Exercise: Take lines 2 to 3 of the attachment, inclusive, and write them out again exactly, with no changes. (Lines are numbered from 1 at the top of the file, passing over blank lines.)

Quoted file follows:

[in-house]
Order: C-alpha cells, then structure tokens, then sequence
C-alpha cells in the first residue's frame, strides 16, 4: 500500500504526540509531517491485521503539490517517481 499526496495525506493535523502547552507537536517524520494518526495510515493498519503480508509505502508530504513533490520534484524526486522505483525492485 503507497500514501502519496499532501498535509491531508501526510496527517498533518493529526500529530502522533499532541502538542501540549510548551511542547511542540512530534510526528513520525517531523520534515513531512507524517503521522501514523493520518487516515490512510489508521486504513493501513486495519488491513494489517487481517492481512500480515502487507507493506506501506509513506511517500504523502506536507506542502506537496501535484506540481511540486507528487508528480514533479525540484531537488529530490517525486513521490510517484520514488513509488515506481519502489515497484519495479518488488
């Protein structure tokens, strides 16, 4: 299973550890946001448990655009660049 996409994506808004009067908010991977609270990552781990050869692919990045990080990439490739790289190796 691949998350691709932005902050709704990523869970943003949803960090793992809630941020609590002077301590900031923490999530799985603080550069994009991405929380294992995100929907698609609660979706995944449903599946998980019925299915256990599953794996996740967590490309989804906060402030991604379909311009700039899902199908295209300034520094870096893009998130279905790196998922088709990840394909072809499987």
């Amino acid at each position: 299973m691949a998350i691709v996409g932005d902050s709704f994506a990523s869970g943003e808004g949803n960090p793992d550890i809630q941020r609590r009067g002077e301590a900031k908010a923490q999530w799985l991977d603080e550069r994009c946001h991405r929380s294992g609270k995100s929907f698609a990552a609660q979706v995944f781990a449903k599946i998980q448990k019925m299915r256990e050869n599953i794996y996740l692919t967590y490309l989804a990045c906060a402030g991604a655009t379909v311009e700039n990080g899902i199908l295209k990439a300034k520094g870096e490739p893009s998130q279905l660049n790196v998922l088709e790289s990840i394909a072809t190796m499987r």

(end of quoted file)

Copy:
Order: C-alpha cells, then structure tokens, then sequence
C-alpha cells in the first residue's frame, strides 16, 4: 500500500504526540509531517491485521503539490517517481 499526496495525506493535523502547552507537536517524520494518526495510515493498519503480508509505502508530504513533490520534484524526486522505483525492485 503507497500514501502519496499532501498535509491531508501526510496527517498533518493529526500529530502522533499532541502538542501540549510548551511542547511542540512530534510526528513520525517531523520534515513531512507524517503521522501514523493520518487516515490512510489508521486504513493501513486495519488491513494489517487481517492481512500480515502487507507493506506501506509513506511517500504523502506536507506542502506537496501535484506540481511540486507528487508528480514533479525540484531537488529530490517525486513521490510517484520514488513509488515506481519502489515497484519495479518488488